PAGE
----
New welfare complex fills 20-year void

From the cotton factory of the past, to the peach and apricot orchards of the present, the southwestern corner of Utah has long been involved in the production of welfare goods.

Over the years, a storehouse, cannery and grain storage were added to the welfare system.Yet, said Bishop Keith B. McMullin, second counselor in the Presiding Bishopric, there remained a void in the ability of members of the Church in the Richfield, Cedar City and St. George areas to adequately address the physical and emotional circumstances of people in need.

To fill that void, the Church recently constructed a 55,000-square-foot complex that houses the Desert Industries, LDS Employment and LDS Social Services in one location in St. George.

Bishop McMullin, a native of Leeds, 15 miles north of St. George, returned to the area of his roots June 12 to dedicate the St. George Region Welfare Complex.

This complex comes at the encouragement of local priesthood leaders who first requested such facilities 20 years ago, said Kent Thurgood, unit manager of the complex.

"We've had wonderful community support," he said, relating how more than 650 cars filled the parking lot and lined the street when the Desert Industries opened April 13.

During the dedication services, Bishop McMullin emphasized how the Lord "gives us reserves to have sufficient for our needs, and typically, provides enough to help others, which may come in the form of money, or goods, or personal service or saying a prayer."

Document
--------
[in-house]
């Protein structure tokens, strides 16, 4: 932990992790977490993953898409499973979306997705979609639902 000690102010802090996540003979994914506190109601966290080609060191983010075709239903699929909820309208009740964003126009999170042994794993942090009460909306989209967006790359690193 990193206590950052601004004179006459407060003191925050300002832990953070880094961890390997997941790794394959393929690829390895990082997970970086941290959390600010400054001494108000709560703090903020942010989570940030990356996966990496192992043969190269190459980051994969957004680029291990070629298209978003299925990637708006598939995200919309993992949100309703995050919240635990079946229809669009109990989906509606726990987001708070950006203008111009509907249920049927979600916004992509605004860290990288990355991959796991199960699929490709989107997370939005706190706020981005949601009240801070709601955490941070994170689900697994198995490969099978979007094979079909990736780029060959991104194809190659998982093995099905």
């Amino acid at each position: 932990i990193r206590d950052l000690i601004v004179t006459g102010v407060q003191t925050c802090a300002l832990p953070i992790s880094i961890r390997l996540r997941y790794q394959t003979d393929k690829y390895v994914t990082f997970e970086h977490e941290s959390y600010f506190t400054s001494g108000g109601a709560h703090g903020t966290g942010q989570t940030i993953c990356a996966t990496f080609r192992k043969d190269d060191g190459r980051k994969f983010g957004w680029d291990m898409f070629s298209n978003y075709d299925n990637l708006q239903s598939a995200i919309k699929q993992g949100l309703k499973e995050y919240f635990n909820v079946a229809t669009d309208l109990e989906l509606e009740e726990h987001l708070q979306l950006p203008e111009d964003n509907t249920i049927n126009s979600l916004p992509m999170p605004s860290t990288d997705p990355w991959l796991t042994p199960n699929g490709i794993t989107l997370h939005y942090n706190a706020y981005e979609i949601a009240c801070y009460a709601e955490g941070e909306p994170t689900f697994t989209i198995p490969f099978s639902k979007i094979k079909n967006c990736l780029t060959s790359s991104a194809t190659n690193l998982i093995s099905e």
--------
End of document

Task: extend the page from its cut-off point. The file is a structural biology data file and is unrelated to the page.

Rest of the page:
He related a recent incident where Church members in western Europe gathered commodities and shipped them to those suffering from the conflict in Croatia and Bosnia in former Yugoslavia. The members boxed the commodities and then, remembering the children, included 59 teddy bears.

A member couple in Croatia verified the number of teddy bears when the shipment arrived. When the food distribution began at a local refugee center, they counted 61 children and feared that some would be disappointed.

They considered going to town to purchase several extra teddy bears, but then felt they should move ahead as they were.

As they handed out the boxes of food and teddy bears, they found that there was a teddy bear for each child.

"The Lord watches over his children and knows where they are and what they need," Bishop McMullin said. "He who multiplied the loaves and fishes watches over all of Heavenly Father's children, even if the need is for the warmth of a teddy bear.

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